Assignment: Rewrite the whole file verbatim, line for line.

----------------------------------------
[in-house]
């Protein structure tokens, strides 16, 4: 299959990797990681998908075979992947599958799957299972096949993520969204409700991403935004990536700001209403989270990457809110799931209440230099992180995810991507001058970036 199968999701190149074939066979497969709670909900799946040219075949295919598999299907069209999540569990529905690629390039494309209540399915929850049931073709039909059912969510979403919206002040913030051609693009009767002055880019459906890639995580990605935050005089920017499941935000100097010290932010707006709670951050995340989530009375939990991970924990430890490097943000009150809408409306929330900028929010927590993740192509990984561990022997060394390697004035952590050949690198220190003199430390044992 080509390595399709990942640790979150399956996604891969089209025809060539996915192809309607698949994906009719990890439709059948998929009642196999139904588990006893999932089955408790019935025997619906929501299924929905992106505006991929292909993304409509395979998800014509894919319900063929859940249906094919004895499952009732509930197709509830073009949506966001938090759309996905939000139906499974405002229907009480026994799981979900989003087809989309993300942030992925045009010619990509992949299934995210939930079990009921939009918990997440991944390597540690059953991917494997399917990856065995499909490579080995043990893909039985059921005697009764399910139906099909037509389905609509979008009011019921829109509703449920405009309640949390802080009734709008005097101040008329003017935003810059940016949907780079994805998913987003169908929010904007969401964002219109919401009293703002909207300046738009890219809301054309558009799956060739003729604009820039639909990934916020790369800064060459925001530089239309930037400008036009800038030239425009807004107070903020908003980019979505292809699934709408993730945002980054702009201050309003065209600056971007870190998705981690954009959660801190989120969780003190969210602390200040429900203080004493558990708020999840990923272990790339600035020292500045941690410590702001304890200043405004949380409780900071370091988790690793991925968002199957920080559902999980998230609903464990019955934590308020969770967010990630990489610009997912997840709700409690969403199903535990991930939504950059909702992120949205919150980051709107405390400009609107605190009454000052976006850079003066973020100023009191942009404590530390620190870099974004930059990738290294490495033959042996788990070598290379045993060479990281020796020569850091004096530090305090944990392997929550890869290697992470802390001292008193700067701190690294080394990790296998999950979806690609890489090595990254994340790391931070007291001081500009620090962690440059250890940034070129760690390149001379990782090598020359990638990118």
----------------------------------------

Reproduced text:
[in-house]
């Protein structure tokens, strides 16, 4: 299959990797990681998908075979992947599958799957299972096949993520969204409700991403935004990536700001209403989270990457809110799931209440230099992180995810991507001058970036 199968999701190149074939066979497969709670909900799946040219075949295919598999299907069209999540569990529905690629390039494309209540399915929850049931073709039909059912969510979403919206002040913030051609693009009767002055880019459906890639995580990605935050005089920017499941935000100097010290932010707006709670951050995340989530009375939990991970924990430890490097943000009150809408409306929330900028929010927590993740192509990984561990022997060394390697004035952590050949690198220190003199430390044992 080509390595399709990942640790979150399956996604891969089209025809060539996915192809309607698949994906009719990890439709059948998929009642196999139904588990006893999932089955408790019935025997619906929501299924929905992106505006991929292909993304409509395979998800014509894919319900063929859940249906094919004895499952009732509930197709509830073009949506966001938090759309996905939000139906499974405002229907009480026994799981979900989003087809989309993300942030992925045009010619990509992949299934995210939930079990009921939009918990997440991944390597540690059953991917494997399917990856065995499909490579080995043990893909039985059921005697009764399910139906099909037509389905609509979008009011019921829109509703449920405009309640949390802080009734709008005097101040008329003017935003810059940016949907780079994805998913987003169908929010904007969401964002219109919401009293703002909207300046738009890219809301054309558009799956060739003729604009820039639909990934916020790369800064060459925001530089239309930037400008036009800038030239425009807004107070903020908003980019979505292809699934709408993730945002980054702009201050309003065209600056971007870190998705981690954009959660801190989120969780003190969210602390200040429900203080004493558990708020999840990923272990790339600035020292500045941690410590702001304890200043405004949380409780900071370091988790690793991925968002199957920080559902999980998230609903464990019955934590308020969770967010990630990489610009997912997840709700409690969403199903535990991930939504950059909702992120949205919150980051709107405390400009609107605190009454000052976006850079003066973020100023009191942009404590530390620190870099974004930059990738290294490495033959042996788990070598290379045993060479990281020796020569850091004096530090305090944990392997929550890869290697992470802390001292008193700067701190690294080394990790296998999950979806690609890489090595990254994340790391931070007291001081500009620090962690440059250890940034070129760690390149001379990782090598020359990638990118």